Minor Injuries

Infants and young children are prone to many different types of minor injuries from everyday hazards and activities. Common injuries include blunt trauma, penetrating trauma, and burns. Minor injuries, as opposed to major injuries, generally …

Arm of a kid suffering minor injury
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Infants and young children are prone to many different types of minor injuries from everyday hazards and activities. Common injuries include blunt trauma, penetrating trauma, and burns. Minor injuries, as opposed to major injuries, generally include incidents that don’t lead to broken bones, hospitalization, surgery, or potential death. They can often be managed at home with first aid and medication or might require a trip to the doctor.

This article discusses the different types of minor injuries that parents can encounter and offers information on how to manage them if and when they arise.

Types of minor injuries and causes

Minor injuries are a common consequence of many everyday childhood activities, such as exploration, outdoor play, and sports. Injuries of any kind can be worrying for parents and caregivers, especially when they affect infants and young children.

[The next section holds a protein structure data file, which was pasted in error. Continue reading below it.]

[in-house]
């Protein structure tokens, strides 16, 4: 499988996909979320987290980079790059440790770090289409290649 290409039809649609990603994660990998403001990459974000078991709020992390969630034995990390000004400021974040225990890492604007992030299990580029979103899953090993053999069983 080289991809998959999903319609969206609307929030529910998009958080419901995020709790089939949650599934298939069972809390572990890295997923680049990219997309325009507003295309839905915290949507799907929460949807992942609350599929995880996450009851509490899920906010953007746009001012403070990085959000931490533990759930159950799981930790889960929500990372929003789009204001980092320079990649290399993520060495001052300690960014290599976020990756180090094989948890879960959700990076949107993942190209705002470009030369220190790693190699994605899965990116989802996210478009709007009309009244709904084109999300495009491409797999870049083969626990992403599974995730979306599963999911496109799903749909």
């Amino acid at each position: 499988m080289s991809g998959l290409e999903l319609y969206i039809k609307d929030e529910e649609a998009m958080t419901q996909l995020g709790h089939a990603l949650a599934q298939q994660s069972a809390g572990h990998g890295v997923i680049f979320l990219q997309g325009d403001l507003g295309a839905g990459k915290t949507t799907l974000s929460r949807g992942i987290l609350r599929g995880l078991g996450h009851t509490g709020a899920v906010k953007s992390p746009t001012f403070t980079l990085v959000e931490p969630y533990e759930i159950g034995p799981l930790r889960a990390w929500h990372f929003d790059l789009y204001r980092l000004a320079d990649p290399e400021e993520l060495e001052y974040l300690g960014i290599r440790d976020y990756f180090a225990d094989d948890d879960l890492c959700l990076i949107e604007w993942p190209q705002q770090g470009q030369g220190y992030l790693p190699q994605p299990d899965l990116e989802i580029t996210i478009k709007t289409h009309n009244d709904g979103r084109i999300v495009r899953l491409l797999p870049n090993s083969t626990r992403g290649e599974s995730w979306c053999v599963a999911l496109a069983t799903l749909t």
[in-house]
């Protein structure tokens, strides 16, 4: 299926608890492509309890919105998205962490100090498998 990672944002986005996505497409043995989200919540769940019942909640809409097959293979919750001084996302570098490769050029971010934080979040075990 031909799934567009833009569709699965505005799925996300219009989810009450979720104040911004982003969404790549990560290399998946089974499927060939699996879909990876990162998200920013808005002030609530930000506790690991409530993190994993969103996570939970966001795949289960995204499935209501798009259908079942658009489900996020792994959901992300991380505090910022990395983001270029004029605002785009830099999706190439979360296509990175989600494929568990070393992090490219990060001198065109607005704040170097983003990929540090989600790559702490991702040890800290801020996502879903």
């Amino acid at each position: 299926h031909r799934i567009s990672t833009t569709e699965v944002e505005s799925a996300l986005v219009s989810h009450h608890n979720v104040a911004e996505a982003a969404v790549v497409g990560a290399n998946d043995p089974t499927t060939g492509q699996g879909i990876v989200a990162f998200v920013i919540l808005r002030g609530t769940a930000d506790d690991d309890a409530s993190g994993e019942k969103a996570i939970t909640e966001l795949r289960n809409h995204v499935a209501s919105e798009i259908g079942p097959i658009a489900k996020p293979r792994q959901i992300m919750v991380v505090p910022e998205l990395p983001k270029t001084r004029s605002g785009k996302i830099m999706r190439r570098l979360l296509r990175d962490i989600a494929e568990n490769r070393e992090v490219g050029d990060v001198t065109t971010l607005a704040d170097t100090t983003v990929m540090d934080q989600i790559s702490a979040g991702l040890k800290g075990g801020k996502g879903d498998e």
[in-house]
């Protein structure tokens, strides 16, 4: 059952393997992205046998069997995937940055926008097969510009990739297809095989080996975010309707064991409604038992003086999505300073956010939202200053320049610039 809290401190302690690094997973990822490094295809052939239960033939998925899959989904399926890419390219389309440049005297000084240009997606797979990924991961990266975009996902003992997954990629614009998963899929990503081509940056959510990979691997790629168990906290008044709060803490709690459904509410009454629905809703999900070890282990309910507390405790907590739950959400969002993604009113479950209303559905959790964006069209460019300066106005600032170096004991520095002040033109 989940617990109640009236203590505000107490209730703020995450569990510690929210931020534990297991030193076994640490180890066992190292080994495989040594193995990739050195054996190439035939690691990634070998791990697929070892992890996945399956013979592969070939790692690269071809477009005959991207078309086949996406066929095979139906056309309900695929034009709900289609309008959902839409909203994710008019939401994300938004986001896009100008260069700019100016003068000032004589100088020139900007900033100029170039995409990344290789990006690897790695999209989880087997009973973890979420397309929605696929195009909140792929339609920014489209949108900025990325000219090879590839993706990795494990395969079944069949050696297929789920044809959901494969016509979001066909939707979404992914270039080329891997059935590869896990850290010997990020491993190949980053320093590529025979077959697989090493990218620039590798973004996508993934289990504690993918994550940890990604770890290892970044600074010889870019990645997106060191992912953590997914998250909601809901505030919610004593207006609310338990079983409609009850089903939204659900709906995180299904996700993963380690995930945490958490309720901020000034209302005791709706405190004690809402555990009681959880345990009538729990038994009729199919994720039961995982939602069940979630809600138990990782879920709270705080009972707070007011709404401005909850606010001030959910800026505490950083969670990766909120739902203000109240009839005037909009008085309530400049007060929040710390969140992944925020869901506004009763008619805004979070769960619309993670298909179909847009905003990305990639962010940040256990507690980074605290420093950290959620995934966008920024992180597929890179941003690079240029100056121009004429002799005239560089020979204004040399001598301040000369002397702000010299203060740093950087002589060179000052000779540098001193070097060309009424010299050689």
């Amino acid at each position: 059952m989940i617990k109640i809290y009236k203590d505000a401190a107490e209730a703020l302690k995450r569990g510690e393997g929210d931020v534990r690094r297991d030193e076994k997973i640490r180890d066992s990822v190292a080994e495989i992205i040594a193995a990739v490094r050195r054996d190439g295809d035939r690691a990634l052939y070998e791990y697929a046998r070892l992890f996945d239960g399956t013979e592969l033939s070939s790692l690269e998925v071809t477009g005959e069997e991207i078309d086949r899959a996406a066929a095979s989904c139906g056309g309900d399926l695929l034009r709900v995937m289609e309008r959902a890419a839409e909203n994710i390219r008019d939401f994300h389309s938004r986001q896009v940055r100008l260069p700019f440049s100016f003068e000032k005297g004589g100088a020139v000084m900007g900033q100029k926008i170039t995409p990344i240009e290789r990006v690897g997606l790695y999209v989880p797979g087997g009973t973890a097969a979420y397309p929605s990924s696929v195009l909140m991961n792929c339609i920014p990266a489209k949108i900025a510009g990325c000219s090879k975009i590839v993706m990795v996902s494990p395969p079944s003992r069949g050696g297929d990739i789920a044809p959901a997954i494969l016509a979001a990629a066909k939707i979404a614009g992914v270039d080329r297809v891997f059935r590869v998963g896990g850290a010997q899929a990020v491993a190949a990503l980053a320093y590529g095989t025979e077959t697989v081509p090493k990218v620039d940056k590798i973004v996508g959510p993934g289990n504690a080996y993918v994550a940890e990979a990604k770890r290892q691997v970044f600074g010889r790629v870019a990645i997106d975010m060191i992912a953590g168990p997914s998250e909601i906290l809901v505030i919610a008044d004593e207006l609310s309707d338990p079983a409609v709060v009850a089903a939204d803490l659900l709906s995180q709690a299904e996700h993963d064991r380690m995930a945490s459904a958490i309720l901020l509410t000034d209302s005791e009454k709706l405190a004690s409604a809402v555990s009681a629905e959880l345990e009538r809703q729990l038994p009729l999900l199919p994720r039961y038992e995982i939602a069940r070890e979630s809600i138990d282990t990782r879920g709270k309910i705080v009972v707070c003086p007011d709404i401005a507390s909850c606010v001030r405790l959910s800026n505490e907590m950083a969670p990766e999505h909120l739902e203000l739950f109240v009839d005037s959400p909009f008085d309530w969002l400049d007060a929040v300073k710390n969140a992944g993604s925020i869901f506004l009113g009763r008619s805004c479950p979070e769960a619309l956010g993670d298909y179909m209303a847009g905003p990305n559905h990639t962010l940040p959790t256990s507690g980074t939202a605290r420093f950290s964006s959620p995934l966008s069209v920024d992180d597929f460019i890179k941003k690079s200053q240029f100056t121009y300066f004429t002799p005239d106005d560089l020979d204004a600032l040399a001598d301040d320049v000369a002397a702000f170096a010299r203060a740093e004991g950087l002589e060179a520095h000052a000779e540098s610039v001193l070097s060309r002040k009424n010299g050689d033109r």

Understanding the type of injury you’re dealing with can help you decide what steps to take in terms of treatment and management. This can also be helpful when deciding whether it’s best to treat the injury at home or take the child to a doctor.

  • Blunt trauma: Blunt trauma is the most common type of pediatric trauma, accounting for 90 percent of all cases. Most of the time, blunt trauma injuries are mild to moderate in severity. Blunt trauma refers to injuries caused by forceful impact against a part of the body, such as the head, neck, chest, abdomen, or extremities. It can be caused through impact against a hard surface or by coming into contact with a blunt object. Blunt trauma can occur if a child falls over, hits their head, is hit by another child during rough play, or is hit with a ball or bat while playing sports.